Golden chance to take African beauty higher

Stellar Mwende equips vulnerable women with hairdressing skills

In Summary

• A self-help organisation has tapped Africa's multi-billion dollar beauty industry

• It aims to help young women gain financial independence and change their lives

MEC founder Stellar Mwende
MEC founder Stellar Mwende

It's a chilly Friday morning in Kayole-Soweto, an informal settlement some 14km outside Nairobi, and several young women are seated on plastic chairs in a room on the ground floor of a cement-coloured building, having their hair woven.

Outside the building, a woman is standing at a pot, preparing githeri, a dish made from a mixture of beans and corn. Among the women inside, a debate is raging over the benefits of self-employment over regular employment. A sign on the building reads ‘MEC Training Centre'. MEC stands for Mrembo Empowerment Community.

Jackline Adhiambo, 24, ignores the ebb and flow of the argument as she moves from one woman to another, guiding them through the different hairstyling designs she has assigned to them during her class, which started promptly at 7am. A few of the women are weaving hair on dummies.

“I have reached a level where I can, if I am privileged, get my own school. I have enough experience,” Adhiambo says as she works.

“One day I will do better than this.”

That attitude is exactly what the founder of MEC, Stellar Mwende, would like to hear.

Just over three years ago, Adhiambo travelled some 350km from her childhood home in western Kenya to the capital to secure a brighter future for herself and her nine-year-old child.

She fell pregnant at the age of 15, dropping out of school the same year.

“I feared pupils would say, a mother has come back to class,” she said.

The toughest period, she said, was when her grandmother, her ‘strongest pillar’, who had encouraged her to return to school and who had been helping take care of her child, died.

“There were times when, in school, I would think of my baby and when at home, thoughts of what we will eat engulfed my mind,” she recalled.

Schooling, however, didn't guarantee her work in her home community. Adhiambo's big break came when she was admitted to the Mrembo Empowerment Community training centre to learn hairdressing skills.

“This training enables the young women to rise from poverty to financial freedom,” said Mwende, who was raised by her single mother in an informal settlement.

In 2017, the year it was founded, MEC received recognition as Africa’s most innovative organisation for changing the lives of commercial sex workers, domestic abuse survivors and single mothers.

The organisation topped more than 40 organisations in a regional business innovation challenge themed, Connecting Impact Entrepreneurs to Impact Investors, led by The British Council, Acumen Fund, Standard Media Group, International Labour Organisation, Villgro Kenya and The Catholic University of Milan, Italy.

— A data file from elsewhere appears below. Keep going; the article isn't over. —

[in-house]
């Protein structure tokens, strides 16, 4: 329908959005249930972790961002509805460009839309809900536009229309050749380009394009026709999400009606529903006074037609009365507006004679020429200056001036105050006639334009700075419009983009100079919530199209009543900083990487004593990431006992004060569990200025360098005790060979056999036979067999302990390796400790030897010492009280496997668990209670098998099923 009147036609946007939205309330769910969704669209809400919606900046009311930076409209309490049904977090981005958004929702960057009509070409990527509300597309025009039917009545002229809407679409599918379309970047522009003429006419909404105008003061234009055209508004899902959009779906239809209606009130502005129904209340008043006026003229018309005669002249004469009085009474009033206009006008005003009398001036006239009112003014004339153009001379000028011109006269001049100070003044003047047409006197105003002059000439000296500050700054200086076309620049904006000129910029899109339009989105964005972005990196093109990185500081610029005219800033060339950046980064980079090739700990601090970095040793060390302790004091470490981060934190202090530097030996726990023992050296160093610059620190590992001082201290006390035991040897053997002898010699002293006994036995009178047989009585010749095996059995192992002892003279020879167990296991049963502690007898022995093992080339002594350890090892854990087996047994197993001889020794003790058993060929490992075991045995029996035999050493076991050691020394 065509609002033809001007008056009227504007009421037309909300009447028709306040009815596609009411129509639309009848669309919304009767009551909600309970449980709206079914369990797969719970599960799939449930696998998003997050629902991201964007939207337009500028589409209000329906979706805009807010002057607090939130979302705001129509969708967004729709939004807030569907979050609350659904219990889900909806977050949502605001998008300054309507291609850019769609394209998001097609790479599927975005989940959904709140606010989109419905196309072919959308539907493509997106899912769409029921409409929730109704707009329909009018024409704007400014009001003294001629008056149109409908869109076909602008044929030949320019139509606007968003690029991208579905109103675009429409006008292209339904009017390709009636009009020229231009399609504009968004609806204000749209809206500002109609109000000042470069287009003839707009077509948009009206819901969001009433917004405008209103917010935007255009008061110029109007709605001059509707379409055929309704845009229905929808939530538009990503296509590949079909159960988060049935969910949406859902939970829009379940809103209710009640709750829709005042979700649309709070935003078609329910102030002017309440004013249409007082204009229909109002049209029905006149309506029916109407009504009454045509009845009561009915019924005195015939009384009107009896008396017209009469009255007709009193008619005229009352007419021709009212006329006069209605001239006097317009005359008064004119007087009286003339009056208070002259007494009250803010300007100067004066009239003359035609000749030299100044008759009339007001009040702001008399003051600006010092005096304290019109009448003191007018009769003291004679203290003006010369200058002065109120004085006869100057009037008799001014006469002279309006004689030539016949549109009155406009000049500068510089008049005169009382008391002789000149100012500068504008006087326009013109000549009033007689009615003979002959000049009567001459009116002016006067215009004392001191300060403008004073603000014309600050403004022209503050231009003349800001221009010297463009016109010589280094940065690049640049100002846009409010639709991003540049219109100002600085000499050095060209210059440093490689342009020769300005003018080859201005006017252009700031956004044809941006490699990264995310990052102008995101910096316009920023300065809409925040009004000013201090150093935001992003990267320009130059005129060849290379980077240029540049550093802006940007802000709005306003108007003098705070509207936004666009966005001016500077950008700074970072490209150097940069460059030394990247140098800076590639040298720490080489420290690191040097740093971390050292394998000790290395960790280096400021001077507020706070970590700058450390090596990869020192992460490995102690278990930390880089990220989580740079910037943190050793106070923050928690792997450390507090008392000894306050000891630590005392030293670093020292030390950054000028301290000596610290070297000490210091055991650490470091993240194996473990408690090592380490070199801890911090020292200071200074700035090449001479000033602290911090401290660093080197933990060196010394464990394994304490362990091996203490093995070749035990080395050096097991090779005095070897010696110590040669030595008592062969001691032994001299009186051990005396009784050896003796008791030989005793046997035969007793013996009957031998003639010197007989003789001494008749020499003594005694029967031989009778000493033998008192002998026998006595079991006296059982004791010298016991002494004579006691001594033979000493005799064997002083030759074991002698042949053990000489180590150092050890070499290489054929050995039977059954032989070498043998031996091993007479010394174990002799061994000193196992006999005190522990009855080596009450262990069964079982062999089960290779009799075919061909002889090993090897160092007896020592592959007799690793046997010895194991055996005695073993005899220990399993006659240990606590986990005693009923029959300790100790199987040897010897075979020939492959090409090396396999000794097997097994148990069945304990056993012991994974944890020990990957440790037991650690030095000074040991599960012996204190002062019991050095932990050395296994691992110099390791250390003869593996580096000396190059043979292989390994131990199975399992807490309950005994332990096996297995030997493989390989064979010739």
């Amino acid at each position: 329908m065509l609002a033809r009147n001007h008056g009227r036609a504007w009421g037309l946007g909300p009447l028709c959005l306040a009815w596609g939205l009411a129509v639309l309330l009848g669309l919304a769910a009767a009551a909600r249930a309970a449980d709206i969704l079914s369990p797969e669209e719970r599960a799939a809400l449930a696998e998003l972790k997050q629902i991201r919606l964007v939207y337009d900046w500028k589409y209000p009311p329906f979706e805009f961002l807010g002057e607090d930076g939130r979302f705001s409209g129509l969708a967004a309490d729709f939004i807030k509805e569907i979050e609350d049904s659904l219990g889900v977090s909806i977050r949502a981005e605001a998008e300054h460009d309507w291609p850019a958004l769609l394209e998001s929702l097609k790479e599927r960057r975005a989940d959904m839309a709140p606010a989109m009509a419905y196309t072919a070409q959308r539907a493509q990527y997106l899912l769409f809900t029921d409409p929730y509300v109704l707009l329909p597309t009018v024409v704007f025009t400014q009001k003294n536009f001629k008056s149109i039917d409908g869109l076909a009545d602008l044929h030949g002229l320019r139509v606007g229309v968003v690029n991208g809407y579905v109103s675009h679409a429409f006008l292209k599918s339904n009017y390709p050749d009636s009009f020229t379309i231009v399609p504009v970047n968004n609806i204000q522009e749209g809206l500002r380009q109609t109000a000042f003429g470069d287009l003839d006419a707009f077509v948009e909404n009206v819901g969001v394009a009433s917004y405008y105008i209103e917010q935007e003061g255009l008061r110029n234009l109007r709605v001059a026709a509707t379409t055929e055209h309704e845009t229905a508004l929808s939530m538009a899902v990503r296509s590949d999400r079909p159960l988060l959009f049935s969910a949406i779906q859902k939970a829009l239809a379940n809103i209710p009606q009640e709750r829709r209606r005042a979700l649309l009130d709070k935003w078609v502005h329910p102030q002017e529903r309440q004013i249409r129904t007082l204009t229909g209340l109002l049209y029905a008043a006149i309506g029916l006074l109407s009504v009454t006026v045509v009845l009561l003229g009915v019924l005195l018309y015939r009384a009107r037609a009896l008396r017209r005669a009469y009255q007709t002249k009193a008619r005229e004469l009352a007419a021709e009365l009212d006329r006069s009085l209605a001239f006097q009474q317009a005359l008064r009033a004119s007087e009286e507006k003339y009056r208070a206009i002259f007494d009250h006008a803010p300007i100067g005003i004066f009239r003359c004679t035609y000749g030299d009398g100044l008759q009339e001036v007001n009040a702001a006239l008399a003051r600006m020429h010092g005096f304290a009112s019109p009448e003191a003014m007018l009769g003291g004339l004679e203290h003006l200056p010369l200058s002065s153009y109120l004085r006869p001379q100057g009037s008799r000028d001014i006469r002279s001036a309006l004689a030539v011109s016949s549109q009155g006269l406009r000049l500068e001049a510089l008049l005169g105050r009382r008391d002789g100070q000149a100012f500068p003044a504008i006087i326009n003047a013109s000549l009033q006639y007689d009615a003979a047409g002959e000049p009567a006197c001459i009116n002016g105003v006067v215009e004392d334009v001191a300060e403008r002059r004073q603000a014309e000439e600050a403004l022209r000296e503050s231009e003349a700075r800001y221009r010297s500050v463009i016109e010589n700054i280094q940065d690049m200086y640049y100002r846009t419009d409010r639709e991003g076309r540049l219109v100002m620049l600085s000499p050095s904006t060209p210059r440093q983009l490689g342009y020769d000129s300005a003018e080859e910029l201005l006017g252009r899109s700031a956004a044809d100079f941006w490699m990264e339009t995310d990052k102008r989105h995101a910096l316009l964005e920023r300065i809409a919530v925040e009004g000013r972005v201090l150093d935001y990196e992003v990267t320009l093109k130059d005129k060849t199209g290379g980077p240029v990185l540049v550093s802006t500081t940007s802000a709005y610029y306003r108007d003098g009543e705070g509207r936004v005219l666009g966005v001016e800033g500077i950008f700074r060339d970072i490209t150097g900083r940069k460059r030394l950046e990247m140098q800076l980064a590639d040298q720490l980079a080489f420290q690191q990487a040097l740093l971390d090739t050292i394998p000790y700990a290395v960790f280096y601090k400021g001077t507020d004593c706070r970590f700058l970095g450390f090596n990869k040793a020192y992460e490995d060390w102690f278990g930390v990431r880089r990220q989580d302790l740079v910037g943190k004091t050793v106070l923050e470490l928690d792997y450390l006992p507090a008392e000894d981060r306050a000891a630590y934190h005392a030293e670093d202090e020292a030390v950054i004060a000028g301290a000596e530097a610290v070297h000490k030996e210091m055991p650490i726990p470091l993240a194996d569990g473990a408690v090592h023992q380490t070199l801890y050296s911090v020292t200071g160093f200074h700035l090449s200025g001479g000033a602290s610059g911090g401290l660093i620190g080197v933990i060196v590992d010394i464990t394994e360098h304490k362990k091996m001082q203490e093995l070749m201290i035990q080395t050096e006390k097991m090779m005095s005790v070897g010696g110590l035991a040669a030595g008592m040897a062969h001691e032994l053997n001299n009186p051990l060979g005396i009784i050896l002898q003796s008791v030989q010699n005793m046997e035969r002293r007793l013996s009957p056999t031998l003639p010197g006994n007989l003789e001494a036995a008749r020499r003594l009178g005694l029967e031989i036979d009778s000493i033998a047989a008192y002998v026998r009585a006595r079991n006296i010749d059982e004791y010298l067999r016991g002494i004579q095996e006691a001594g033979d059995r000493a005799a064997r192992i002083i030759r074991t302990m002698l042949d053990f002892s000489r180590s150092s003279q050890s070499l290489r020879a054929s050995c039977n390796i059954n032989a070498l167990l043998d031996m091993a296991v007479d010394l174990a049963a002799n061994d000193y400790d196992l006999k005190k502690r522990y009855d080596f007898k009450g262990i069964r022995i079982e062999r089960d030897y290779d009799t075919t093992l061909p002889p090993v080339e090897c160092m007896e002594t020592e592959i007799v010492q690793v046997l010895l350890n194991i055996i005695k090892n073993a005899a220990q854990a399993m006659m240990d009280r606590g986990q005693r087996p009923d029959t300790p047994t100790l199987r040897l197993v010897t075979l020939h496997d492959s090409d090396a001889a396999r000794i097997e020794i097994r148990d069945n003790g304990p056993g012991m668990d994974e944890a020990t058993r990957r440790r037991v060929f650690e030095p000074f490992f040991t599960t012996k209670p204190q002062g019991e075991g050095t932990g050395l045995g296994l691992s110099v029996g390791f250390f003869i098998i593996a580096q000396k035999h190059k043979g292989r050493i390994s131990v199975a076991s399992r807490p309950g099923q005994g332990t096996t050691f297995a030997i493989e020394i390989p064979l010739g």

So far, more than 500 underprivileged young women, including commercial sex workers and physically challenged individuals, have been trained in the centre.

“Most have been placed in the job market or have started their own businesses,” said Mwende, who chose the beauty industry as an avenue for business and skills training because of the huge opportunities in the region.

Market research estimates show that the beauty industry in the Middle East and Africa was worth some $27 billion in 2018.

According to the report, South Africa's beauty industry alone is worth $4.5 billion a year, with Nigeria second. Kenya’s market was valued at more than $320 million a year.

Tech and Research firm Technavio, in its March 2021 report, projected that the beauty and personal care market in Africa will grow by $1.26 billion between 2021 and 2025.

The hair and beauty market is driven by the growth of a young and vibrant youth population with disposable income, according to the report.

Adhiambo, now a trainer at MEC, specialises in cosmetology and is in charge of 23 young women trainees, many of them victims of gender-based violence, some single mothers, others refugees. She earns a living as a trainer and earns extra cash through private hairdressing appointments.

Beatrice Chemutai is one of Adhiambo's students.

“I like weaving. Every time I see my work coming out neatly and people often ask if I can train them. This motivates me and I feel like am going far,” Chemutai says as she arranges strands of hair on the arm of a plastic chair.

Chemutai is the 10th of 13 children in her family.

“Through this training, I want to be able to lift up my younger siblings,” she says.

The centre also offers a six-month training programme that entails team building activities, trauma counselling, mentorship, financial management and life skills training.

“We hope to see a day when young women will be celebrated as unique and viable members of the society. Meanwhile, we continue to change lives, one girl at a time,” Mwende said.

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